Weighing in on everything from avocados to Zimbabwe

Weighing in on everything from avocados to Zimbabwe

Thanksgiving PR Double-Down: Green Lake Gobble 5K and Seattle Half Marathon Race Recaps

posted by Leila Z. on ,

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In discussing my performance at the Magnuson Series Halloween 5K (which resulted in a 45-second PR on a yucky day), my sometimes coach/full-time husband Greg asked if I might consider trying to tackle the half-marathon distance sometime soon in order to leverage my current fitness. I've been running plenty of miles lately (at least 25 per week, trying to run 1000 miles for the year after a slow start in the winter), but my speed work and training has been focused on shorter distances: the mile in October and the 5K since then. Still, I was intrigued. Who doesn't like the idea of a bonus PR? Plus, it's a distance where I think there's room for improvement: my last and best half-marathon was only two days after getting married! (Such a great idea, btw...)

I decided to try a few longer runs to see how they felt before deciding. In the end and because my life is kind of crazy right now, it came down to one 12 mile run with Shannon, done in the pouring rain, with the last 4 as part of another Oiselle meetup. I'm beginning to think there's something in the water with #oisellevolee, because the run was fairly magical and I was sold that day. Plus, there was supposed to be a large O cowbell corner at the race, PLUS I found a $30 coupon for the Seattle half-marathon, so I knew it was destiny!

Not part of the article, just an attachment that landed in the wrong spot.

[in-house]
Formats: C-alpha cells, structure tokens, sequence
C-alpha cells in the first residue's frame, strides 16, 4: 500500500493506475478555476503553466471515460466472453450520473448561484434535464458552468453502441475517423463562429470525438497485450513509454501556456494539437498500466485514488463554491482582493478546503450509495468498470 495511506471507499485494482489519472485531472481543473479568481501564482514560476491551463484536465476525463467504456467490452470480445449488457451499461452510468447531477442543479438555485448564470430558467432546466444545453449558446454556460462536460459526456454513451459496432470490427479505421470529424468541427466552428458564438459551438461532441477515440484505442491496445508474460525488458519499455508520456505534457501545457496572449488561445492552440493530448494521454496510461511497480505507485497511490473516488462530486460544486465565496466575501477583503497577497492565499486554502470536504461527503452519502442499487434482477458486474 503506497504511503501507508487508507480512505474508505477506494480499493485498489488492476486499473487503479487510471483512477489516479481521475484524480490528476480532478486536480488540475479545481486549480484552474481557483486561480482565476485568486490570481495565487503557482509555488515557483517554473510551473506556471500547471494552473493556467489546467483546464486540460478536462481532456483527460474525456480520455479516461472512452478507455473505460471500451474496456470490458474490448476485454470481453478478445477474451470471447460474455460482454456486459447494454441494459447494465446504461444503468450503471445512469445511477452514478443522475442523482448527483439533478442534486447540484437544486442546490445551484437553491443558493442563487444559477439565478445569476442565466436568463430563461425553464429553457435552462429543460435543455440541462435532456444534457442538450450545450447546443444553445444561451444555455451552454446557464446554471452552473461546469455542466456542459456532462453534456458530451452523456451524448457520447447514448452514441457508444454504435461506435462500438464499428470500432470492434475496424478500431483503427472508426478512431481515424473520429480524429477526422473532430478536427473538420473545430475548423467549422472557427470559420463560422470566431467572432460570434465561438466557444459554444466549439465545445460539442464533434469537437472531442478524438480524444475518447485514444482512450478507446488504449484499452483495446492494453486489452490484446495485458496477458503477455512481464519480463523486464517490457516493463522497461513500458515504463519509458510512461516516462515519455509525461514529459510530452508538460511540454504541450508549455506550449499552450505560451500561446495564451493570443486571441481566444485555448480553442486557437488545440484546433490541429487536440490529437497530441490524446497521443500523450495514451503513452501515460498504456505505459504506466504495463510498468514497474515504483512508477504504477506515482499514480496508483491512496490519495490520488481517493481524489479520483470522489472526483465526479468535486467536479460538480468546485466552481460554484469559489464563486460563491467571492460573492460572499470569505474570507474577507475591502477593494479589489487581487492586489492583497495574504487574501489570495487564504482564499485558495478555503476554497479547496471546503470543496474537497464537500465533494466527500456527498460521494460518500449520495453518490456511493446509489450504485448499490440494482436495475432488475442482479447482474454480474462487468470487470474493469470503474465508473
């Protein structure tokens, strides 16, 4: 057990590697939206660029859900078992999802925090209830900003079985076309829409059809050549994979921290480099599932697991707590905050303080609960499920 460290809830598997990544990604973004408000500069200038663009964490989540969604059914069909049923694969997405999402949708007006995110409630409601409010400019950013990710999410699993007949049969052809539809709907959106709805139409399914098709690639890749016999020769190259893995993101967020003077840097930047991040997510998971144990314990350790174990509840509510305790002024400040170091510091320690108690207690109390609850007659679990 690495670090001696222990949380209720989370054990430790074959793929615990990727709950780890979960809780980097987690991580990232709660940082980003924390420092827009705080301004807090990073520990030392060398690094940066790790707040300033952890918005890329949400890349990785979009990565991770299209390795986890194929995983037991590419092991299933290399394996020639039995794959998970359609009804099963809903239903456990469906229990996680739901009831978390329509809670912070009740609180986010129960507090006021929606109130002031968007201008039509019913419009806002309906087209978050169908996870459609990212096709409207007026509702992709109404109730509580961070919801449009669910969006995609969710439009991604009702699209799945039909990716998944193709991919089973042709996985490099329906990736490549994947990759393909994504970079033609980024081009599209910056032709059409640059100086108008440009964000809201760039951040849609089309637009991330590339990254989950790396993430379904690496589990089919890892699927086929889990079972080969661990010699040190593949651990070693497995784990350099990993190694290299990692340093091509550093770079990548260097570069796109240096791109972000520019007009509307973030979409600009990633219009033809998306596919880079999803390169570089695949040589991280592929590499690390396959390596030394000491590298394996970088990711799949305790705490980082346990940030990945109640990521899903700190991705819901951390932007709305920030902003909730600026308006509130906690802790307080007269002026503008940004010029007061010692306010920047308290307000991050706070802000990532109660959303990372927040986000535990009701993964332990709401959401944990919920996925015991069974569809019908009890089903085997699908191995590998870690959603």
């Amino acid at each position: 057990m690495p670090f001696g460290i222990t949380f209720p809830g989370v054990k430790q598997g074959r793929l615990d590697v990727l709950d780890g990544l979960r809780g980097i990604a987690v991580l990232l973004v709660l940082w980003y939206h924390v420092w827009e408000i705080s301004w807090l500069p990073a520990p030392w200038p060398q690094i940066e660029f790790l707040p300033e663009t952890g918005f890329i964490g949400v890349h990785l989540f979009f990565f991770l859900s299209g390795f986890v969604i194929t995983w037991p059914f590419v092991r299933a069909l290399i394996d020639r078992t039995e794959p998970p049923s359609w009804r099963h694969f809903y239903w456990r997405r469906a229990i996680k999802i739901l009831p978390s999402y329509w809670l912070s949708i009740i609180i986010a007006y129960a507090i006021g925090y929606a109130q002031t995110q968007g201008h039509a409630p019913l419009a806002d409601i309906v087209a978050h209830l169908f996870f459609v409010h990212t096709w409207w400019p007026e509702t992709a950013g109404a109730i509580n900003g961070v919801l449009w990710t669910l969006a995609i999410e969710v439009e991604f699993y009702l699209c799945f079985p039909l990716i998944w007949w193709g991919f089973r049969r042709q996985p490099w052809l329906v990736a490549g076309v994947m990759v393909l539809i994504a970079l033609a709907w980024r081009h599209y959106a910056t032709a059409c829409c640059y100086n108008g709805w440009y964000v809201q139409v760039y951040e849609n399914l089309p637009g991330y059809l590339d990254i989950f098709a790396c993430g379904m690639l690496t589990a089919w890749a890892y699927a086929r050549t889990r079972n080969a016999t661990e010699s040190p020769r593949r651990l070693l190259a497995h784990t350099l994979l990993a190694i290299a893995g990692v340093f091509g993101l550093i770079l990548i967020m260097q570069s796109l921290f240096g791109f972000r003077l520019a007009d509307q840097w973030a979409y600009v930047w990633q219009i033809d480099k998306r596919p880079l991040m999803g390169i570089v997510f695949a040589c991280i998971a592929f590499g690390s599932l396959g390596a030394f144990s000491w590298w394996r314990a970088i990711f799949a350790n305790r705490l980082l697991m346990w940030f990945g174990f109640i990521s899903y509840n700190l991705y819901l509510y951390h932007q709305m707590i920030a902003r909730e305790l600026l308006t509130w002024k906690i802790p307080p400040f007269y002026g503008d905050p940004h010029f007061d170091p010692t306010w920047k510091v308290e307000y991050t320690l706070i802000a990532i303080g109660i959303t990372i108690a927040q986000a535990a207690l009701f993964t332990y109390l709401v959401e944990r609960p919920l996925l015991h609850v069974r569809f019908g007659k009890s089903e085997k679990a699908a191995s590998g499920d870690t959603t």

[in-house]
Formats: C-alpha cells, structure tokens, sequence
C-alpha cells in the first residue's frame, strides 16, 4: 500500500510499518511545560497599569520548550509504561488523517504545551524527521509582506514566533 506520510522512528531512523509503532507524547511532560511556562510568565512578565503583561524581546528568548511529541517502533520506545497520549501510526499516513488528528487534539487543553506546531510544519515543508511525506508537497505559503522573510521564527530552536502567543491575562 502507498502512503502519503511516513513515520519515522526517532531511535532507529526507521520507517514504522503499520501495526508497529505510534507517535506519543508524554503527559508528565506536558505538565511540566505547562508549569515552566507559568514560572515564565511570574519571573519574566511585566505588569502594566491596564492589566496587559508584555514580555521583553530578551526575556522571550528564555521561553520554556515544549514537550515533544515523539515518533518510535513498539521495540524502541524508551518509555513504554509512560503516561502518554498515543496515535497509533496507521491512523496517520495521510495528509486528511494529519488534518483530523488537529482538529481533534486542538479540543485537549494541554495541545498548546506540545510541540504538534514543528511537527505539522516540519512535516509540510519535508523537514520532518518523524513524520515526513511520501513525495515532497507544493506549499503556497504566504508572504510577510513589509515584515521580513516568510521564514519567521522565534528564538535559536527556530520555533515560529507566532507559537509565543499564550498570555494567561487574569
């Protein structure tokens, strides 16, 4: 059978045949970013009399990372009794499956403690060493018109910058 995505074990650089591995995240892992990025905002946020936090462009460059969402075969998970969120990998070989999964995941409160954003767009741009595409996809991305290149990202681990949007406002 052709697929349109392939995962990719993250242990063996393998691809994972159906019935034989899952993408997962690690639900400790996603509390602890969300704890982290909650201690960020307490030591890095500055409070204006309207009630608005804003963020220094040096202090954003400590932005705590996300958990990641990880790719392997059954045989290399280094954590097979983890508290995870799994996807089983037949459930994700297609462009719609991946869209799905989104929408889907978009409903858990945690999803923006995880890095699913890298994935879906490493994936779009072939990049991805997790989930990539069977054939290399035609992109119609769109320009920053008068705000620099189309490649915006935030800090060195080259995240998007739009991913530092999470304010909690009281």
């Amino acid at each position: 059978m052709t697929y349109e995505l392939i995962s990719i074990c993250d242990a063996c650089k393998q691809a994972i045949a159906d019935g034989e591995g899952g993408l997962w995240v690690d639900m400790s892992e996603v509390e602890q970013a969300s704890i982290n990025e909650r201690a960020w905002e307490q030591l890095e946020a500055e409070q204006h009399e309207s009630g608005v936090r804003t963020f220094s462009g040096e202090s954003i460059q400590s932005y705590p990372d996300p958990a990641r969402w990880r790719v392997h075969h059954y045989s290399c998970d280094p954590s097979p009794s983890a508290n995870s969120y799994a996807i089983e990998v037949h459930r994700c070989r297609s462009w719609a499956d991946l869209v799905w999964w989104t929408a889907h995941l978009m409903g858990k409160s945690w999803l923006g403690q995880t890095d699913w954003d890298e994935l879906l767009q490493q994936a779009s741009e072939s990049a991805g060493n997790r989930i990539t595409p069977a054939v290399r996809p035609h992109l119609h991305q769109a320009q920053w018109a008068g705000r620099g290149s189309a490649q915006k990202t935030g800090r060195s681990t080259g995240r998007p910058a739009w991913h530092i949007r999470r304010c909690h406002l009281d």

Warning: may cause giddiness and delusions of PRs!
Green Lake Gobble 5K

The way the schedule fell, I would be racing my goal race, the Green Lake Gobble 5K, one week before the Seattle half. Despite calling it my "goal race", I went into the Green Lake Gobble feeling a little blah about it. I had missed the last two weeks of workouts because of life, and with a recent big PR under my belt wasn't feeling super motivated to rachet up the 5K hurt again quite so soon. But I had registered, and I HATE wasting money, so I was racing. 

The morning of the 5K was one of those picture perfect autumn mornings: highs in the 40s, but blue skies (the bluest skies you've ever seen...) and sunny. I jogged over to the start line from my house for my warmup, met Greg and Phil for a wardrobe/shoe change, ran a few striders, and lined up. I lined up toward the front of the "joggers" (again, a highly nebulous designation), and as people poured by at the start (I tend not to sprint out as most people do at the start), teammate Danielle ran by shouting, "Go, Oiselle!" which was a delightful surprise.